Focusing on Leadership Alone Leads to Failures and Dead-Ends.

Freedom Preetham
The Simulacrum
Published in
2 min readMay 3, 2024


A significant portion of management training and general education focuses on “Leadership Training” and the essence of such leadership focuses on core qualities like vision, influence, integrity and the ability to inspire and mobilize people towards common goal.

Majority of startups and organizations do not fail due to lack of leadership. Instead they fail due to lack of “Partnership”. Partnership is distinctively different from leadership (even though they are interconnected).

  • Co-founders unable to work with each other is a failure in partnership.
  • VPs and SVPs unable to collaborate, share responsibilities and collectively be accountable is a failure in partnership.
  • Team members not having cohesion is a failure in partnership.

Marriage, Love, Friendship, Politics, Societies and Nation States fail in the name of individualism!

“Partnership Training” should be the main focus of education and organization cultures. Most cultures across the globe is unfortunately moving towards a western notion of empowering “individuality”. Leadership is thought almost as if it is an individual mobilizing the collective and hence many believe it is “lonely at the top”!

Individuality while is a necessary tenant, is just the second step in the growth curve. IMO the growth of a human should probably encompass the following trajectory:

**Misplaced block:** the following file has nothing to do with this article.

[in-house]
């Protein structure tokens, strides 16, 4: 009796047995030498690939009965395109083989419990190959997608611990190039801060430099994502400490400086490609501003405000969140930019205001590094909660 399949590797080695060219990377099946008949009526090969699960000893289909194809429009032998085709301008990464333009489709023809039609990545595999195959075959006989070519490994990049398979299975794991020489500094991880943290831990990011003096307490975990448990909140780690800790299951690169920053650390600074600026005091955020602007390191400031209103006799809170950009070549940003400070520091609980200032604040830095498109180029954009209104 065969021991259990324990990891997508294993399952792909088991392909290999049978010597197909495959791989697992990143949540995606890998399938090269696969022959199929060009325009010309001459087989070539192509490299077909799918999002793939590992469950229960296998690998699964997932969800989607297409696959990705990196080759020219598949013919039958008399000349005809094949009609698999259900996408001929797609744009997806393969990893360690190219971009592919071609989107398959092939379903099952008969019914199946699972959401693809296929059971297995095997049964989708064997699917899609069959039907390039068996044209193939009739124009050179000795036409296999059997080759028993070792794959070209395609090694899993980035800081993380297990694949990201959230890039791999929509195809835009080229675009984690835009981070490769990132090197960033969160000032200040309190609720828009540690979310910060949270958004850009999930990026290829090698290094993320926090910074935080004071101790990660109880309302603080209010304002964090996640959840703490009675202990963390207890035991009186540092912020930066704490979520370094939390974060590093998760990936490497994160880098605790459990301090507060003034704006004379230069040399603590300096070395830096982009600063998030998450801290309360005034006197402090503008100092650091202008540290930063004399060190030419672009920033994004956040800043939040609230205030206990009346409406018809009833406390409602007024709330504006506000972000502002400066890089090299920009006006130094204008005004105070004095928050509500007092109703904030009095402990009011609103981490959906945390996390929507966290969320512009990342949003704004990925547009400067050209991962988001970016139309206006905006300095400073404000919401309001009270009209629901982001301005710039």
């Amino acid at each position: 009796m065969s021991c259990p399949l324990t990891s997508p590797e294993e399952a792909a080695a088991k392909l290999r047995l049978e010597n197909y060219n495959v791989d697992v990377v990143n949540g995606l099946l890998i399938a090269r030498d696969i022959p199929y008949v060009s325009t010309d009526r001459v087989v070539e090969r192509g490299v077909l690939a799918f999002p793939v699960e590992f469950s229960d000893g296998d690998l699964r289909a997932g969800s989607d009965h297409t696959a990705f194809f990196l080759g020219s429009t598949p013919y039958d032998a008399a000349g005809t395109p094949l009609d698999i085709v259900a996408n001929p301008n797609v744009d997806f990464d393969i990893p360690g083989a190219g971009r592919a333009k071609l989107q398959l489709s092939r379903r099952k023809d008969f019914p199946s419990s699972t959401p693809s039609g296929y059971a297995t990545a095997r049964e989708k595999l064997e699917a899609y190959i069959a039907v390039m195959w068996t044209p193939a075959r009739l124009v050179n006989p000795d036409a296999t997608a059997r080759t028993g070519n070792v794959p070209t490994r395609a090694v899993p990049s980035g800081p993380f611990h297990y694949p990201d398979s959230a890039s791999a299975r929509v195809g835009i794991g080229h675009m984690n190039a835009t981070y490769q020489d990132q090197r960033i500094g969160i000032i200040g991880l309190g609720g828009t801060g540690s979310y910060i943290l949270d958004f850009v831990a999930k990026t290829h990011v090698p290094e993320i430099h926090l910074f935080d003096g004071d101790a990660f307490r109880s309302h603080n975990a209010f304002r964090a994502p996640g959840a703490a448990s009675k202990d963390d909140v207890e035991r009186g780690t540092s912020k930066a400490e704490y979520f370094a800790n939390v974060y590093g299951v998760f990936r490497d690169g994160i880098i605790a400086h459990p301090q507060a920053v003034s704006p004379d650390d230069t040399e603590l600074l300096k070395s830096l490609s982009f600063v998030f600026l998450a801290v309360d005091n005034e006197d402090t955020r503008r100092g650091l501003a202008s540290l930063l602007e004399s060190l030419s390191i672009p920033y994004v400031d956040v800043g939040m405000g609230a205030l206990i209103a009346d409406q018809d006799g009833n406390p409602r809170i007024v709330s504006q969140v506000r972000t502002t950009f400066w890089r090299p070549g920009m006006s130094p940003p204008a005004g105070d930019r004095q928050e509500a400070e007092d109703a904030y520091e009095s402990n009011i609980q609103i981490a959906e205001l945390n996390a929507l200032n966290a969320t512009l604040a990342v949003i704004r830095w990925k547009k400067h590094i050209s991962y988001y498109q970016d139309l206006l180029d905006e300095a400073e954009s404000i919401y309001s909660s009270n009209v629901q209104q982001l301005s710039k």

• Learn to be a great follower.
  • Learn to be a great leader.
  • Learn to be a great partner.

I believe this is similar to the dependent, independent, interdependent trajectory one must eschew in becoming a well balanced human.

To effectively harness the potential of any organization, the development of partnership skills must be prioritized as equally, if not more important, than leadership skills. The journey from being a follower to a leader is undoubtedly valuable, but the transition from leading to partnering is critical for sustainable success in today’s interconnected world.

In shifting our focus towards “Partnership Training,” we not only enhance the ability of individuals to work cohesively but also strengthen the very fabric of our organizations and socities in general. It is time to challenge the glorified notion of the “lonely leader at the top” and embrace a model that fosters an environment of shared responsibilities and mutual growth.

Bring the “Round Table” back!

I invite you to an open discussion on how your organization can integrate effective partnership training into its culture.

  • What strategies have you found effective in promoting an ethos of partnership over individual prowess?
  • How can we collectively shift towards a more interdependent approach in our professional undertakings?
  • How should one incentivize and reward partnerships?